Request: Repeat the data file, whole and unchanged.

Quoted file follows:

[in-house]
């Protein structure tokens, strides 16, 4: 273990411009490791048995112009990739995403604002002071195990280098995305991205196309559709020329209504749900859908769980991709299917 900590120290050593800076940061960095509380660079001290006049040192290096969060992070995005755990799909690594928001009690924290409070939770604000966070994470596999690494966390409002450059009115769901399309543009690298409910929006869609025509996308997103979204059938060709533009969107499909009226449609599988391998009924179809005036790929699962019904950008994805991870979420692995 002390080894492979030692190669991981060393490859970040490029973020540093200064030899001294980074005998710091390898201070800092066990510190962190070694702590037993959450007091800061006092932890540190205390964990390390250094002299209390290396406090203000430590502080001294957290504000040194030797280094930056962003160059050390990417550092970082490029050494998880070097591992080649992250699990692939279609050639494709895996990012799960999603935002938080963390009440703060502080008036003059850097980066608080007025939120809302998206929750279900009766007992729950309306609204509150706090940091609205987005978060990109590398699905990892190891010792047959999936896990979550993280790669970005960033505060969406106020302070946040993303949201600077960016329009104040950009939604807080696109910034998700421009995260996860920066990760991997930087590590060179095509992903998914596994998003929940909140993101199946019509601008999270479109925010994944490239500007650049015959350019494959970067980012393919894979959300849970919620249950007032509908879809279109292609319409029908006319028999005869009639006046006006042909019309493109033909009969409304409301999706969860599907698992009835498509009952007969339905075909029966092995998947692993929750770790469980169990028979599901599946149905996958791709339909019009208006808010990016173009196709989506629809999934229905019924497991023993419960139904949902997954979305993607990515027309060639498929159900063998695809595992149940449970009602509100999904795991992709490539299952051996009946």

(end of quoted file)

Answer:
[in-house]
């Protein structure tokens, strides 16, 4: 273990411009490791048995112009990739995403604002002071195990280098995305991205196309559709020329209504749900859908769980991709299917 900590120290050593800076940061960095509380660079001290006049040192290096969060992070995005755990799909690594928001009690924290409070939770604000966070994470596999690494966390409002450059009115769901399309543009690298409910929006869609025509996308997103979204059938060709533009969107499909009226449609599988391998009924179809005036790929699962019904950008994805991870979420692995 002390080894492979030692190669991981060393490859970040490029973020540093200064030899001294980074005998710091390898201070800092066990510190962190070694702590037993959450007091800061006092932890540190205390964990390390250094002299209390290396406090203000430590502080001294957290504000040194030797280094930056962003160059050390990417550092970082490029050494998880070097591992080649992250699990692939279609050639494709895996990012799960999603935002938080963390009440703060502080008036003059850097980066608080007025939120809302998206929750279900009766007992729950309306609204509150706090940091609205987005978060990109590398699905990892190891010792047959999936896990979550993280790669970005960033505060969406106020302070946040993303949201600077960016329009104040950009939604807080696109910034998700421009995260996860920066990760991997930087590590060179095509992903998914596994998003929940909140993101199946019509601008999270479109925010994944490239500007650049015959350019494959970067980012393919894979959300849970919620249950007032509908879809279109292609319409029908006319028999005869009639006046006006042909019309493109033909009969409304409301999706969860599907698992009835498509009952007969339905075909029966092995998947692993929750770790469980169990028979599901599946149905996958791709339909019009208006808010990016173009196709989506629809999934229905019924497991023993419960139904949902997954979305993607990515027309060639498929159900063998695809595992149940449970009602509100999904795991992709490539299952051996009946």